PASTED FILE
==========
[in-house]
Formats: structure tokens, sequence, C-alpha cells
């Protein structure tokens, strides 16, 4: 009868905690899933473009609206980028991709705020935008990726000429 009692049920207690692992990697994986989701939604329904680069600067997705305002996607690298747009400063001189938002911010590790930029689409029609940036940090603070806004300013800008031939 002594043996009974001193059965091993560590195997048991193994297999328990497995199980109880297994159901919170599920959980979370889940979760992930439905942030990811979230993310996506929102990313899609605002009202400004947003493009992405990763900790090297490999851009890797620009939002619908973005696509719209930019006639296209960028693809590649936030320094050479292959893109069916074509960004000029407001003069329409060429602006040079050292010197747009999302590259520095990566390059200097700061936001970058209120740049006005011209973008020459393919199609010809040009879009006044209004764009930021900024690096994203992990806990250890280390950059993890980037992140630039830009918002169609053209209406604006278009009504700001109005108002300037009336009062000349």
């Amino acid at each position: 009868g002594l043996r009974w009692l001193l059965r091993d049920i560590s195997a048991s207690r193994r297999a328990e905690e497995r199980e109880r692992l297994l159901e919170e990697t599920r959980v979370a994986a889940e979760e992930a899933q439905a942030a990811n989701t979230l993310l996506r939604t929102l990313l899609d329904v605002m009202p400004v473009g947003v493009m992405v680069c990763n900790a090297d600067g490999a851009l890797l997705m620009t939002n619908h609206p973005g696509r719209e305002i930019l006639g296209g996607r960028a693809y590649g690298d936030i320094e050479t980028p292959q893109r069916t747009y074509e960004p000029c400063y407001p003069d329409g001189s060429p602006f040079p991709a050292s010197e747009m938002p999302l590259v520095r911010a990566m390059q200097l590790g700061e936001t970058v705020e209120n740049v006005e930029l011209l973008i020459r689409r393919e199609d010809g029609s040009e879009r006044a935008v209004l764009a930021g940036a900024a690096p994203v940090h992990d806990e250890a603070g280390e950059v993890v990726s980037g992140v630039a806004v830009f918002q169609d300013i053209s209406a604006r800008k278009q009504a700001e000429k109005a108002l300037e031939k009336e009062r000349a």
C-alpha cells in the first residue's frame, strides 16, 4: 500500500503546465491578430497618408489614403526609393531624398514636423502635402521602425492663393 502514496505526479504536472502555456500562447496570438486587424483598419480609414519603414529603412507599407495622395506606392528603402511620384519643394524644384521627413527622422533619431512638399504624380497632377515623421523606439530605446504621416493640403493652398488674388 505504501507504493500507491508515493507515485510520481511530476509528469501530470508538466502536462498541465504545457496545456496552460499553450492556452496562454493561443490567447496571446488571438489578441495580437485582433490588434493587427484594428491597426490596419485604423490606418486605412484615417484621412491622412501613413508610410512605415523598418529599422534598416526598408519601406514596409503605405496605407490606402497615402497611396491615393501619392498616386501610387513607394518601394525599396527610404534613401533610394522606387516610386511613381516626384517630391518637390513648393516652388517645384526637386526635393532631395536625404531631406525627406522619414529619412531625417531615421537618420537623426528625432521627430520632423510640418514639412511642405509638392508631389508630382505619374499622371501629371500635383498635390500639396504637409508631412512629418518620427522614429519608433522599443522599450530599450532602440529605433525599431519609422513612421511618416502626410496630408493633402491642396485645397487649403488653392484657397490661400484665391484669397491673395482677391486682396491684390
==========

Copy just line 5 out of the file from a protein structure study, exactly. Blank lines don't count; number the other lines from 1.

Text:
C-alpha cells in the first residue's frame, strides 16, 4: 500500500503546465491578430497618408489614403526609393531624398514636423502635402521602425492663393 502514496505526479504536472502555456500562447496570438486587424483598419480609414519603414529603412507599407495622395506606392528603402511620384519643394524644384521627413527622422533619431512638399504624380497632377515623421523606439530605446504621416493640403493652398488674388 505504501507504493500507491508515493507515485510520481511530476509528469501530470508538466502536462498541465504545457496545456496552460499553450492556452496562454493561443490567447496571446488571438489578441495580437485582433490588434493587427484594428491597426490596419485604423490606418486605412484615417484621412491622412501613413508610410512605415523598418529599422534598416526598408519601406514596409503605405496605407490606402497615402497611396491615393501619392498616386501610387513607394518601394525599396527610404534613401533610394522606387516610386511613381516626384517630391518637390513648393516652388517645384526637386526635393532631395536625404531631406525627406522619414529619412531625417531615421537618420537623426528625432521627430520632423510640418514639412511642405509638392508631389508630382505619374499622371501629371500635383498635390500639396504637409508631412512629418518620427522614429519608433522599443522599450530599450532602440529605433525599431519609422513612421511618416502626410496630408493633402491642396485645397487649403488653392484657397490661400484665391484669397491673395482677391486682396491684390